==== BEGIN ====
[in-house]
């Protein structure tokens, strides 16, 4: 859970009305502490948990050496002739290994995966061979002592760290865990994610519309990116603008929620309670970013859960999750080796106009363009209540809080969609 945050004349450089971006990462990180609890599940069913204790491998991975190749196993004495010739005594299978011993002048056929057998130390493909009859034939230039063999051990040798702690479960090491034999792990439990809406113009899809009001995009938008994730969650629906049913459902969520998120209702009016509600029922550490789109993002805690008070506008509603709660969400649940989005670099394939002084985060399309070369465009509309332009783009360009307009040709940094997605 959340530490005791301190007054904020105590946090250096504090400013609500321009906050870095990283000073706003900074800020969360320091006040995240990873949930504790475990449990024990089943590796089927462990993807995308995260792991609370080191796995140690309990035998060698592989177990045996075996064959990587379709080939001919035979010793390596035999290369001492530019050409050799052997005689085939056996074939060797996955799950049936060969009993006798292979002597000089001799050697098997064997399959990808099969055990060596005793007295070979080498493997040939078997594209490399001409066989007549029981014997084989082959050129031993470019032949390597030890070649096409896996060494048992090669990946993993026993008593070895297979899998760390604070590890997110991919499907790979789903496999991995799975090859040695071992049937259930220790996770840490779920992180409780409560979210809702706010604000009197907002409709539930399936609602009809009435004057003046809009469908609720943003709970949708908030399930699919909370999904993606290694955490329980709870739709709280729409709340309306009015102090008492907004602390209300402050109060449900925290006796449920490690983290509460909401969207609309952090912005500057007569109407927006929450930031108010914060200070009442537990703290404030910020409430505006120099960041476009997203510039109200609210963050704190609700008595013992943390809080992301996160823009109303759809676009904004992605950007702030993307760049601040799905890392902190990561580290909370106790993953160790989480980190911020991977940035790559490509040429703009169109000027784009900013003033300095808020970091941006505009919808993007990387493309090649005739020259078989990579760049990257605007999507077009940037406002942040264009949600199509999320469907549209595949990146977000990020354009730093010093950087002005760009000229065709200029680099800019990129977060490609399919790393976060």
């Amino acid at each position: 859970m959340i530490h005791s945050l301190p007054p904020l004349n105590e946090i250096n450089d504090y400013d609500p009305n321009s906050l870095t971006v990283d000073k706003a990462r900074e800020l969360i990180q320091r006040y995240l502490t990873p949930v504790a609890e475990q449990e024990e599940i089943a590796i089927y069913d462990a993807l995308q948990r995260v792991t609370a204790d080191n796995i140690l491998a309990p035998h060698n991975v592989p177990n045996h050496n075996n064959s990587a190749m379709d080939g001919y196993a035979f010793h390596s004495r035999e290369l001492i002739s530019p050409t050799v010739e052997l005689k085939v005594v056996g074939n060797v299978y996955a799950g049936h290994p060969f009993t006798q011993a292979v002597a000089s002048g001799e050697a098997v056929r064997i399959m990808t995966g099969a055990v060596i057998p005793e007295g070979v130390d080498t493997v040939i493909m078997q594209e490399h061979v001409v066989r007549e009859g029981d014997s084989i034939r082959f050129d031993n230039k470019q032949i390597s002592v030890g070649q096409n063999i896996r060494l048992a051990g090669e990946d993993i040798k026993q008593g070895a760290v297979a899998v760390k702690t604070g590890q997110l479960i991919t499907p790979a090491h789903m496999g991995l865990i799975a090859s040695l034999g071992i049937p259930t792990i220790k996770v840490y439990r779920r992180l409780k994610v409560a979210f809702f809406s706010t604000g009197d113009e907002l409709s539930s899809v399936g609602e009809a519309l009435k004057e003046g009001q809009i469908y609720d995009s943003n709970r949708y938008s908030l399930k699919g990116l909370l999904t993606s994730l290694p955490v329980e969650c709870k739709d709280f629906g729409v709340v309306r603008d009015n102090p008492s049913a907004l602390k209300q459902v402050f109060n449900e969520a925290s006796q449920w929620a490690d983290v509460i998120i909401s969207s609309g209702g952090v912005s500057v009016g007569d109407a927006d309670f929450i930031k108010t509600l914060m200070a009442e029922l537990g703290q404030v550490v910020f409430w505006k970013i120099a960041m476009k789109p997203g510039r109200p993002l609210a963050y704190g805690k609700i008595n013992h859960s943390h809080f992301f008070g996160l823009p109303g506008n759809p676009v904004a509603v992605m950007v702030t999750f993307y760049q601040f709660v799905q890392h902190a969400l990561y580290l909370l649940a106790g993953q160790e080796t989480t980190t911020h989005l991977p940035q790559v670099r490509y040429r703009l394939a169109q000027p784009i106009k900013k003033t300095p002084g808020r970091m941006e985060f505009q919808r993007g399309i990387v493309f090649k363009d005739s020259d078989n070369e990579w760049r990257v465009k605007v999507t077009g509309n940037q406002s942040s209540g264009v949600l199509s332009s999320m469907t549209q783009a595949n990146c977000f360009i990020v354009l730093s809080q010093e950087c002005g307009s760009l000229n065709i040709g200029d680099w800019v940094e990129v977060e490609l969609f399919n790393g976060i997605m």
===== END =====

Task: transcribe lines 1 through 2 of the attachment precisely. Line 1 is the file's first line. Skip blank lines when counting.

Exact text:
[in-house]
């Protein structure tokens, strides 16, 4: 859970009305502490948990050496002739290994995966061979002592760290865990994610519309990116603008929620309670970013859960999750080796106009363009209540809080969609 945050004349450089971006990462990180609890599940069913204790491998991975190749196993004495010739005594299978011993002048056929057998130390493909009859034939230039063999051990040798702690479960090491034999792990439990809406113009899809009001995009938008994730969650629906049913459902969520998120209702009016509600029922550490789109993002805690008070506008509603709660969400649940989005670099394939002084985060399309070369465009509309332009783009360009307009040709940094997605 959340530490005791301190007054904020105590946090250096504090400013609500321009906050870095990283000073706003900074800020969360320091006040995240990873949930504790475990449990024990089943590796089927462990993807995308995260792991609370080191796995140690309990035998060698592989177990045996075996064959990587379709080939001919035979010793390596035999290369001492530019050409050799052997005689085939056996074939060797996955799950049936060969009993006798292979002597000089001799050697098997064997399959990808099969055990060596005793007295070979080498493997040939078997594209490399001409066989007549029981014997084989082959050129031993470019032949390597030890070649096409896996060494048992090669990946993993026993008593070895297979899998760390604070590890997110991919499907790979789903496999991995799975090859040695071992049937259930220790996770840490779920992180409780409560979210809702706010604000009197907002409709539930399936609602009809009435004057003046809009469908609720943003709970949708908030399930699919909370999904993606290694955490329980709870739709709280729409709340309306009015102090008492907004602390209300402050109060449900925290006796449920490690983290509460909401969207609309952090912005500057007569109407927006929450930031108010914060200070009442537990703290404030910020409430505006120099960041476009997203510039109200609210963050704190609700008595013992943390809080992301996160823009109303759809676009904004992605950007702030993307760049601040799905890392902190990561580290909370106790993953160790989480980190911020991977940035790559490509040429703009169109000027784009900013003033300095808020970091941006505009919808993007990387493309090649005739020259078989990579760049990257605007999507077009940037406002942040264009949600199509999320469907549209595949990146977000990020354009730093010093950087002005760009000229065709200029680099800019990129977060490609399919790393976060």